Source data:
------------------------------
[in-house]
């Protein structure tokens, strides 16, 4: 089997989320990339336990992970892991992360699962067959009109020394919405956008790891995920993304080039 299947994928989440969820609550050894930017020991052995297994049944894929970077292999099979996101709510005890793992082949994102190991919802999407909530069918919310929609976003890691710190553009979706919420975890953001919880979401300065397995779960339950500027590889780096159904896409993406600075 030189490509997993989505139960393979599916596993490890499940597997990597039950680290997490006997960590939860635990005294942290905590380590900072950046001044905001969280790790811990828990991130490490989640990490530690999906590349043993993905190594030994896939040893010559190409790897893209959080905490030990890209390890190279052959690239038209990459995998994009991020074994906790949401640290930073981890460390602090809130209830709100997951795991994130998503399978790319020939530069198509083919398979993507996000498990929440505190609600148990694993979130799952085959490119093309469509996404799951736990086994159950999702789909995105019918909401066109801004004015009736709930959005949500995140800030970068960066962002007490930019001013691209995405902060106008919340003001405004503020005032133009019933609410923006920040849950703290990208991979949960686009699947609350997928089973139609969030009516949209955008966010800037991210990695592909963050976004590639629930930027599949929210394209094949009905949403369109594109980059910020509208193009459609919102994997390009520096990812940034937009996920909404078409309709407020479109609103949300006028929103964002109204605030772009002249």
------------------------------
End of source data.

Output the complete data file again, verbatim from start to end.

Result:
[in-house]
């Protein structure tokens, strides 16, 4: 089997989320990339336990992970892991992360699962067959009109020394919405956008790891995920993304080039 299947994928989440969820609550050894930017020991052995297994049944894929970077292999099979996101709510005890793992082949994102190991919802999407909530069918919310929609976003890691710190553009979706919420975890953001919880979401300065397995779960339950500027590889780096159904896409993406600075 030189490509997993989505139960393979599916596993490890499940597997990597039950680290997490006997960590939860635990005294942290905590380590900072950046001044905001969280790790811990828990991130490490989640990490530690999906590349043993993905190594030994896939040893010559190409790897893209959080905490030990890209390890190279052959690239038209990459995998994009991020074994906790949401640290930073981890460390602090809130209830709100997951795991994130998503399978790319020939530069198509083919398979993507996000498990929440505190609600148990694993979130799952085959490119093309469509996404799951736990086994159950999702789909995105019918909401066109801004004015009736709930959005949500995140800030970068960066962002007490930019001013691209995405902060106008919340003001405004503020005032133009019933609410923006920040849950703290990208991979949960686009699947609350997928089973139609969030009516949209955008966010800037991210990695592909963050976004590639629930930027599949929210394209094949009905949403369109594109980059910020509208193009459609919102994997390009520096990812940034937009996920909404078409309709407020479109609103949300006028929103964002109204605030772009002249």